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#Oscars2018 Foreign-Language Film: Today, October 6, submission from Syria, Senegal, Mongolia, Honduras, Haiti, Costa Rica, China and Australia.

Thursday, December 13, 2007

Ashita no Watashi no Tsukurikata (How to Become Myself)


This movie by 60 years old Ichikawa Jun based on a 200 pages book by 30 years old Kaori Mado (the story is sort of autobiographical) is a very good movie as a movie and tells a common story in quite a different way, which makes it a lot more interesting. Tells about the coming of age of two girls that know each other since elementary school and how each explores the answer to the infamous question: who am I? It is about the “real” me and the “fake” me that I feel it has to be taken more in the eastern culture way than in the western culture way. But of course there is more in the story than the little I’m telling you.

Have to say that this movie was a big surprise as I was expecting some manga/anime story turn into a movie with all the special editing and exaggerations. But no, this one is very serene with a very real universal story. A story that will show some facets of what you perhaps lived when you were the characters age.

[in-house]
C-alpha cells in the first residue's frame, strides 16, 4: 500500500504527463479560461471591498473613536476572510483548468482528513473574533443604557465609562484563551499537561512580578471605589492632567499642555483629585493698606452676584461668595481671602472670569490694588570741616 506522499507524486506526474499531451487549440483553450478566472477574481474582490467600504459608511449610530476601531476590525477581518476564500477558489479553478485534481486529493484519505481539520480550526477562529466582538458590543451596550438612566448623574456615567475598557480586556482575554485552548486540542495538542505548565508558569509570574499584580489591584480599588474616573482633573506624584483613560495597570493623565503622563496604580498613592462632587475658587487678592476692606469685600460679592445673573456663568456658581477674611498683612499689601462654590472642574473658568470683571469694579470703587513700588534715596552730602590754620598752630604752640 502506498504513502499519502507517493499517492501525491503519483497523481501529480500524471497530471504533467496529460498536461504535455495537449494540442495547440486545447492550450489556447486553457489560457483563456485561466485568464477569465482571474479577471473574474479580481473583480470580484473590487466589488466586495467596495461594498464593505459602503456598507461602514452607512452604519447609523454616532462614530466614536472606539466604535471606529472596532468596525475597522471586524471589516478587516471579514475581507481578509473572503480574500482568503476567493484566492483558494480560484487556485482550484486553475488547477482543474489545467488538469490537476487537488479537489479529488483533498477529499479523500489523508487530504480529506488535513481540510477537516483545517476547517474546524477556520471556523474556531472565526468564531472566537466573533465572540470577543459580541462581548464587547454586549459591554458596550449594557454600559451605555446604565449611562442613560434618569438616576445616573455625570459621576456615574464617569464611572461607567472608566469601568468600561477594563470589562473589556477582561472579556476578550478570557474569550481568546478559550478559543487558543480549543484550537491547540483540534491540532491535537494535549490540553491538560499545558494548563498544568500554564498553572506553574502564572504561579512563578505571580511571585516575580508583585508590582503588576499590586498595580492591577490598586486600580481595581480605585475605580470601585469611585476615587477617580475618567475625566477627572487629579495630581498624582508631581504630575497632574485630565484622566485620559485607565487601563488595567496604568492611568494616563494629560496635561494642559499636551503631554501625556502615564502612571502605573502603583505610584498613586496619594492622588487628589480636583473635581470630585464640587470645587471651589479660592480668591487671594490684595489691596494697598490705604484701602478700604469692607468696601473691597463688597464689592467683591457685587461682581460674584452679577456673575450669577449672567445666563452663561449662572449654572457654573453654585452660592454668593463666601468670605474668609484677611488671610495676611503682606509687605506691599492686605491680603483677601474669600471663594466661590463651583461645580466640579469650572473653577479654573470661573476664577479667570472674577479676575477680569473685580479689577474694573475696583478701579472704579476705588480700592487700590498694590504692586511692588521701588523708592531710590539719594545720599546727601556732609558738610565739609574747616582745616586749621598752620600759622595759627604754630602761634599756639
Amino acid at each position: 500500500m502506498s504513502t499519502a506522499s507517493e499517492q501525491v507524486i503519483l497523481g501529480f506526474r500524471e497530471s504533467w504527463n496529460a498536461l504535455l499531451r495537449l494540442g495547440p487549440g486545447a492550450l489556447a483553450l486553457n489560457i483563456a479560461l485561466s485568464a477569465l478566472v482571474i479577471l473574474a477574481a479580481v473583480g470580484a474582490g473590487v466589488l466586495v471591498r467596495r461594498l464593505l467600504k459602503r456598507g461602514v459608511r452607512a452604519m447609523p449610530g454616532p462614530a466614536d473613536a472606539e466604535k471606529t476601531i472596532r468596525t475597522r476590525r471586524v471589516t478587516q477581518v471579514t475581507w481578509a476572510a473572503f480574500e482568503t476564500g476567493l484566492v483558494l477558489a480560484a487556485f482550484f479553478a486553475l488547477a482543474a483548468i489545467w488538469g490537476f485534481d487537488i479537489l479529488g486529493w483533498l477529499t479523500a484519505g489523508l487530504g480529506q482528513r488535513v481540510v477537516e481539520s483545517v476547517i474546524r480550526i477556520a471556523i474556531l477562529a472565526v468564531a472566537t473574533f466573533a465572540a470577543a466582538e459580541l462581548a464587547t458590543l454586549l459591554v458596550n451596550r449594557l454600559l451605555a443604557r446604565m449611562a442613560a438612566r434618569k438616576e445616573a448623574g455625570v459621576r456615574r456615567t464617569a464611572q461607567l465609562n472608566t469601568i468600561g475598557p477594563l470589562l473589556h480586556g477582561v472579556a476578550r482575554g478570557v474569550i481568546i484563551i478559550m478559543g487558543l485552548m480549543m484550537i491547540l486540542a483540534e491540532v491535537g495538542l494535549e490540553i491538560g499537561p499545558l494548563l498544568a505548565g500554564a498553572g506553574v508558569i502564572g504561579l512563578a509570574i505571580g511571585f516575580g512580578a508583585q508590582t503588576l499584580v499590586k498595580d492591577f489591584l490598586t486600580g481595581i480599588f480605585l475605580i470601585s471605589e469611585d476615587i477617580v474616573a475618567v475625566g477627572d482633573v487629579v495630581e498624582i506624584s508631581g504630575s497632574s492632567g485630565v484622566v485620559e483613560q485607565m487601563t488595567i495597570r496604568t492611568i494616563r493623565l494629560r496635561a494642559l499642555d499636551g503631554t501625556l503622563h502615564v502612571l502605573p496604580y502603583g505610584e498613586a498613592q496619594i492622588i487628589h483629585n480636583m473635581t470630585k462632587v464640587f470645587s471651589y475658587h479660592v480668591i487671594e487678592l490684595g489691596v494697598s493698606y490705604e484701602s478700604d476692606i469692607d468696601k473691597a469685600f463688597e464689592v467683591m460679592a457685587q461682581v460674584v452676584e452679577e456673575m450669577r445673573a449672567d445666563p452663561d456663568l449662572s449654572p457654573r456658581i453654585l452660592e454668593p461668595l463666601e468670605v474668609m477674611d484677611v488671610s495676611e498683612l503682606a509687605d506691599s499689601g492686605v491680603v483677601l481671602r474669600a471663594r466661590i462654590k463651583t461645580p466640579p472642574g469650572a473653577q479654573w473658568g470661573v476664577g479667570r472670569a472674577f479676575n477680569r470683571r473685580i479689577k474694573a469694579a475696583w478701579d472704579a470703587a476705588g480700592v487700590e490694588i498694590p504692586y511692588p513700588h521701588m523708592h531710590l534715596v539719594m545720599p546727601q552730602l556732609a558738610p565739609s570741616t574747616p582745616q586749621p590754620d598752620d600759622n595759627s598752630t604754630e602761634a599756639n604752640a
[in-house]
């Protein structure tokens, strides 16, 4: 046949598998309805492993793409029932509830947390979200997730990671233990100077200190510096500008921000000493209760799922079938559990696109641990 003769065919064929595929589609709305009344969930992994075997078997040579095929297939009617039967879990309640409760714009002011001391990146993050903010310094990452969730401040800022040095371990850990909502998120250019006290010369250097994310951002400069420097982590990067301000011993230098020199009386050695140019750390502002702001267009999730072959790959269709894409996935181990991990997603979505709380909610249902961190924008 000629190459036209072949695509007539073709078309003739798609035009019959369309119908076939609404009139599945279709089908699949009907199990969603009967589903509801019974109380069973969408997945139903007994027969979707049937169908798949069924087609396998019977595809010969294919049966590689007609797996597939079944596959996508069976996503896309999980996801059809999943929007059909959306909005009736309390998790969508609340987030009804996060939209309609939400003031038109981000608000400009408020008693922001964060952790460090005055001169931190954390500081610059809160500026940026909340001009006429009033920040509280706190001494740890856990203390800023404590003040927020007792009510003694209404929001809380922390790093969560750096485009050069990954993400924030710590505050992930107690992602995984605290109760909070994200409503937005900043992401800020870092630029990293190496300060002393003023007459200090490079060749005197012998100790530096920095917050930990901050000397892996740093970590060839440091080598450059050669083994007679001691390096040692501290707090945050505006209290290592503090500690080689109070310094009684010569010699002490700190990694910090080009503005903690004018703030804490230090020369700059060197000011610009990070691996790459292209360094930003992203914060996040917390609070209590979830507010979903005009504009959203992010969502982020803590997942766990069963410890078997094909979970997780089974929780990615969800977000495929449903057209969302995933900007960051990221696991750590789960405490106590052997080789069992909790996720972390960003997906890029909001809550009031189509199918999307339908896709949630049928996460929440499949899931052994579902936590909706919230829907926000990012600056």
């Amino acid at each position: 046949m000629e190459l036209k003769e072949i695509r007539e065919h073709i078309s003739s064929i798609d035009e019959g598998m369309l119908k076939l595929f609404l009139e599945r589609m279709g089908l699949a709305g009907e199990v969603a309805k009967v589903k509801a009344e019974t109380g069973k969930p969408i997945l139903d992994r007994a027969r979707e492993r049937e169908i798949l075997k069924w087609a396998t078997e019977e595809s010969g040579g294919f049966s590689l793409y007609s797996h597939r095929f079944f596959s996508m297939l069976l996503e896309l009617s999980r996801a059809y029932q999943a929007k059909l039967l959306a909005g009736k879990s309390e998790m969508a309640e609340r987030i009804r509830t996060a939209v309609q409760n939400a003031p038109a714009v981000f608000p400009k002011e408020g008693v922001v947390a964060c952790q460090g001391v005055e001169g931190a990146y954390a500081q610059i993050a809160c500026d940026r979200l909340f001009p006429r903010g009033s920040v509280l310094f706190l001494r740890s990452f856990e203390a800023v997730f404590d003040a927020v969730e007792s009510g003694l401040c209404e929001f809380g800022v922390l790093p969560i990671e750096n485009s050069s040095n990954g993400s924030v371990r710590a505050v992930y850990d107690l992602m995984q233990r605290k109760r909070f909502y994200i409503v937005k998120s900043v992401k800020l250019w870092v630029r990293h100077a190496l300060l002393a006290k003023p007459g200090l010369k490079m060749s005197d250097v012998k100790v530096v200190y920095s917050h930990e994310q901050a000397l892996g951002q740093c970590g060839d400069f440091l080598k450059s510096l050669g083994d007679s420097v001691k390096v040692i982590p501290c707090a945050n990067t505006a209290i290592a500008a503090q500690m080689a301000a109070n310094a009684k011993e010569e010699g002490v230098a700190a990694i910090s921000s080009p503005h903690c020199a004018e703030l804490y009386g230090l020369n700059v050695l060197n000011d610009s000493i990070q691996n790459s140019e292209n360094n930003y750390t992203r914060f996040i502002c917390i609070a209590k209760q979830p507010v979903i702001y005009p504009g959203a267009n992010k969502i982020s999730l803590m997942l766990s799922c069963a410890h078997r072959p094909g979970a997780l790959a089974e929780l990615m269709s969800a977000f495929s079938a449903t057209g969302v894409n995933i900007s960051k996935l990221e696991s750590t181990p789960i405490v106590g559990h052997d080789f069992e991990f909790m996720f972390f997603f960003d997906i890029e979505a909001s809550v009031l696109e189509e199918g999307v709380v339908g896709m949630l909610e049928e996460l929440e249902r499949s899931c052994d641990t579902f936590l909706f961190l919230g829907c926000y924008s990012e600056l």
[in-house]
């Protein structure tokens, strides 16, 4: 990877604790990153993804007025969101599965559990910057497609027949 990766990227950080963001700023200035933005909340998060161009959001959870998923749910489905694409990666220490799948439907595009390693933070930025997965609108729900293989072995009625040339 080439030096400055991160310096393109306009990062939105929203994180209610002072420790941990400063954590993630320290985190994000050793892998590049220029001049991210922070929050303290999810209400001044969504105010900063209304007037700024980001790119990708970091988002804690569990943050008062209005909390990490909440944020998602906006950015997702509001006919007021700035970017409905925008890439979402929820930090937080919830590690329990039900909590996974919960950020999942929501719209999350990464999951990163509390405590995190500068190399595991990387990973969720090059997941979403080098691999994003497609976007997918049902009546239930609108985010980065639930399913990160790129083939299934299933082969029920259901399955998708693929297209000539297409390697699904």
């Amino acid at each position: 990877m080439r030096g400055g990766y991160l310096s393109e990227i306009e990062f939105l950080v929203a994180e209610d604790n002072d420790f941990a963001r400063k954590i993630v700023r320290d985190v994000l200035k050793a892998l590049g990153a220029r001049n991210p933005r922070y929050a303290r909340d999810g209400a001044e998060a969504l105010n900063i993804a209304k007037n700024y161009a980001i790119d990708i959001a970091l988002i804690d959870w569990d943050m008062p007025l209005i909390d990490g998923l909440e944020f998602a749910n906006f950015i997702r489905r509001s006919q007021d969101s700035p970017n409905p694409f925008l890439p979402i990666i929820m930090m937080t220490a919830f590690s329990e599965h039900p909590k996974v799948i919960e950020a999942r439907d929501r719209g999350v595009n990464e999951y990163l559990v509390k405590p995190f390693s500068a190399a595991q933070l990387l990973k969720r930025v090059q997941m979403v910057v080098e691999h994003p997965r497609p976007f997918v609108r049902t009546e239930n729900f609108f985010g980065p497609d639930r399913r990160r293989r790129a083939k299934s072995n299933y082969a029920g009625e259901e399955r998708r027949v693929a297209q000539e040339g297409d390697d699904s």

The acting is very good, especially 14 years-old Riko Narumi that’s call in several sites a “child prodigy actress” and she’s very impressive here. The movie has some outstanding editing like split screens, fix background with several frames over -some with transparent background that make them truly great visual compositions. This is a movie with a lot of phone e-mails and text messaging which have to say blows my mind to realize that current generations have so many ways to keep in touch and makes me think that I would have loved to have these options when I was that age. Sight.

There is an interview with Ichikawa that I enjoyed reading, is part of a Masterclass lecture given in the 2007 Japanese Film Festival at the Singapore Film Society and he speaks about this movie and among many interesting things says that Ozu is “the director I love the most”. If you feel like reading it go here. And because it has a list of what it seems very good Japanese films I'm recording this link to the Singapore Film Society. Also there is a very good article that objectively praises this movie and since I like it a lot I’m sharing the link if you feel like reading it go here.

Gee, I really got lost reading about this movie, but not often I found such good sites and/or well-written articles. I loved this movie, so much that I think I’ll write a story inspired by this movie, so those that know my other site check it soon for the story.

I suggest you see this movie is very touching and as some eastern viewers say “ is a life altering” experience.

Enjoy!

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